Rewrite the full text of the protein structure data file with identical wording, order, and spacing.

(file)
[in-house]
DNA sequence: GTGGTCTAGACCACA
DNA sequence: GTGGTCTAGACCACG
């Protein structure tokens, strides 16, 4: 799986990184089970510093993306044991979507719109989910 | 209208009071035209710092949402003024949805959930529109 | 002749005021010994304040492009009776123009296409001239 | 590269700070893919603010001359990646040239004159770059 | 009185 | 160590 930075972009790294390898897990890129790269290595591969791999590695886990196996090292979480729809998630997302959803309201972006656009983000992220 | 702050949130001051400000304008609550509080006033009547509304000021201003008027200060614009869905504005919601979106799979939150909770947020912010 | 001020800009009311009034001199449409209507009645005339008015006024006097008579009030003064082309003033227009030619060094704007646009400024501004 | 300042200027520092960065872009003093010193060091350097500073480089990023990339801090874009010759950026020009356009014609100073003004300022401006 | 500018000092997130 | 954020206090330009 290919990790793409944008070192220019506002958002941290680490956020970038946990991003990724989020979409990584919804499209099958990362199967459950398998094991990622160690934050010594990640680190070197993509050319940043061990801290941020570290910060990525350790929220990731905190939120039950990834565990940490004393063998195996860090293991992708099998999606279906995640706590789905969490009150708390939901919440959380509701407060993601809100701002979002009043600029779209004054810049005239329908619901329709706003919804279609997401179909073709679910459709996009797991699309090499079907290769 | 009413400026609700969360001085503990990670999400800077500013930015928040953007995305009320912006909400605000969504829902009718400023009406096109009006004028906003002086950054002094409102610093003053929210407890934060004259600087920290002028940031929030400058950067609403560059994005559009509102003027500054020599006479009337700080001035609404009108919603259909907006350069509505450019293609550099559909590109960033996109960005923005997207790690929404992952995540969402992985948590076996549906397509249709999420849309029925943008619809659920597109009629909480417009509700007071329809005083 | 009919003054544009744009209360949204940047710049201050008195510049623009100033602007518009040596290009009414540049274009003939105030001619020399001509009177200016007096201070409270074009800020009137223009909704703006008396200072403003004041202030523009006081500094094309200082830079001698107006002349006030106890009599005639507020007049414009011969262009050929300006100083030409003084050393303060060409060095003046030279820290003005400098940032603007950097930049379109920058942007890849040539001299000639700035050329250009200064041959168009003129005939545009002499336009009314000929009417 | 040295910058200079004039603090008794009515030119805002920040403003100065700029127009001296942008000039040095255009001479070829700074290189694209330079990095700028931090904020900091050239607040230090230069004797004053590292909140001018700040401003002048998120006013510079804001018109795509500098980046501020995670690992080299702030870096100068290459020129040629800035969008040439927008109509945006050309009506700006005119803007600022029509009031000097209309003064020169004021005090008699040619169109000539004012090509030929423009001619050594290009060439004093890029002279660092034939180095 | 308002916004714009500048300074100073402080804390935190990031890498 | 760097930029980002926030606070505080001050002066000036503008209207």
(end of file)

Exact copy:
[in-house]
DNA sequence: GTGGTCTAGACCACA
DNA sequence: GTGGTCTAGACCACG
């Protein structure tokens, strides 16, 4: 799986990184089970510093993306044991979507719109989910 | 209208009071035209710092949402003024949805959930529109 | 002749005021010994304040492009009776123009296409001239 | 590269700070893919603010001359990646040239004159770059 | 009185 | 160590 930075972009790294390898897990890129790269290595591969791999590695886990196996090292979480729809998630997302959803309201972006656009983000992220 | 702050949130001051400000304008609550509080006033009547509304000021201003008027200060614009869905504005919601979106799979939150909770947020912010 | 001020800009009311009034001199449409209507009645005339008015006024006097008579009030003064082309003033227009030619060094704007646009400024501004 | 300042200027520092960065872009003093010193060091350097500073480089990023990339801090874009010759950026020009356009014609100073003004300022401006 | 500018000092997130 | 954020206090330009 290919990790793409944008070192220019506002958002941290680490956020970038946990991003990724989020979409990584919804499209099958990362199967459950398998094991990622160690934050010594990640680190070197993509050319940043061990801290941020570290910060990525350790929220990731905190939120039950990834565990940490004393063998195996860090293991992708099998999606279906995640706590789905969490009150708390939901919440959380509701407060993601809100701002979002009043600029779209004054810049005239329908619901329709706003919804279609997401179909073709679910459709996009797991699309090499079907290769 | 009413400026609700969360001085503990990670999400800077500013930015928040953007995305009320912006909400605000969504829902009718400023009406096109009006004028906003002086950054002094409102610093003053929210407890934060004259600087920290002028940031929030400058950067609403560059994005559009509102003027500054020599006479009337700080001035609404009108919603259909907006350069509505450019293609550099559909590109960033996109960005923005997207790690929404992952995540969402992985948590076996549906397509249709999420849309029925943008619809659920597109009629909480417009509700007071329809005083 | 009919003054544009744009209360949204940047710049201050008195510049623009100033602007518009040596290009009414540049274009003939105030001619020399001509009177200016007096201070409270074009800020009137223009909704703006008396200072403003004041202030523009006081500094094309200082830079001698107006002349006030106890009599005639507020007049414009011969262009050929300006100083030409003084050393303060060409060095003046030279820290003005400098940032603007950097930049379109920058942007890849040539001299000639700035050329250009200064041959168009003129005939545009002499336009009314000929009417 | 040295910058200079004039603090008794009515030119805002920040403003100065700029127009001296942008000039040095255009001479070829700074290189694209330079990095700028931090904020900091050239607040230090230069004797004053590292909140001018700040401003002048998120006013510079804001018109795509500098980046501020995670690992080299702030870096100068290459020129040629800035969008040439927008109509945006050309009506700006005119803007600022029509009031000097209309003064020169004021005090008699040619169109000539004012090509030929423009001619050594290009060439004093890029002279660092034939180095 | 308002916004714009500048300074100073402080804390935190990031890498 | 760097930029980002926030606070505080001050002066000036503008209207």